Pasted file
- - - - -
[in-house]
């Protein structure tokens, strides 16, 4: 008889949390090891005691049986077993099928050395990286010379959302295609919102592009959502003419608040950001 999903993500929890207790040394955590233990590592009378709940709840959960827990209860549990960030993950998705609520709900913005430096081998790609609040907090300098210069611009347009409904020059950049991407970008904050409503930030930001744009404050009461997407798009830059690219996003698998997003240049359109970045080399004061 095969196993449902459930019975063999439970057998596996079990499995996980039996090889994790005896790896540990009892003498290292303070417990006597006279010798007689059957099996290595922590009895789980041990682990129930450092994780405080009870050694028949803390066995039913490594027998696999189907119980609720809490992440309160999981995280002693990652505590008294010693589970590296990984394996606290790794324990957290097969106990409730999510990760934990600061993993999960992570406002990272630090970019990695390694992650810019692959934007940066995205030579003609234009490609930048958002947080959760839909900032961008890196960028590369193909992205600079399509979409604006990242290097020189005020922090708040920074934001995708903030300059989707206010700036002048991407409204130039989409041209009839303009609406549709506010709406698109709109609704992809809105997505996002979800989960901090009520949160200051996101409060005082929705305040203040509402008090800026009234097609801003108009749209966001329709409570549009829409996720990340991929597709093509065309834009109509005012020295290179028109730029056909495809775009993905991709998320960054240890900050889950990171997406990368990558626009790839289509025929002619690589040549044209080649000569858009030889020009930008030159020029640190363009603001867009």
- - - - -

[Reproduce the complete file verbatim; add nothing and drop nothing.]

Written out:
[in-house]
């Protein structure tokens, strides 16, 4: 008889949390090891005691049986077993099928050395990286010379959302295609919102592009959502003419608040950001 999903993500929890207790040394955590233990590592009378709940709840959960827990209860549990960030993950998705609520709900913005430096081998790609609040907090300098210069611009347009409904020059950049991407970008904050409503930030930001744009404050009461997407798009830059690219996003698998997003240049359109970045080399004061 095969196993449902459930019975063999439970057998596996079990499995996980039996090889994790005896790896540990009892003498290292303070417990006597006279010798007689059957099996290595922590009895789980041990682990129930450092994780405080009870050694028949803390066995039913490594027998696999189907119980609720809490992440309160999981995280002693990652505590008294010693589970590296990984394996606290790794324990957290097969106990409730999510990760934990600061993993999960992570406002990272630090970019990695390694992650810019692959934007940066995205030579003609234009490609930048958002947080959760839909900032961008890196960028590369193909992205600079399509979409604006990242290097020189005020922090708040920074934001995708903030300059989707206010700036002048991407409204130039989409041209009839303009609406549709506010709406698109709109609704992809809105997505996002979800989960901090009520949160200051996101409060005082929705305040203040509402008090800026009234097609801003108009749209966001329709409570549009829409996720990340991929597709093509065309834009109509005012020295290179028109730029056909495809775009993905991709998320960054240890900050889950990171997406990368990558626009790839289509025929002619690589040549044209080649000569858009030889020009930008030159020029640190363009603001867009």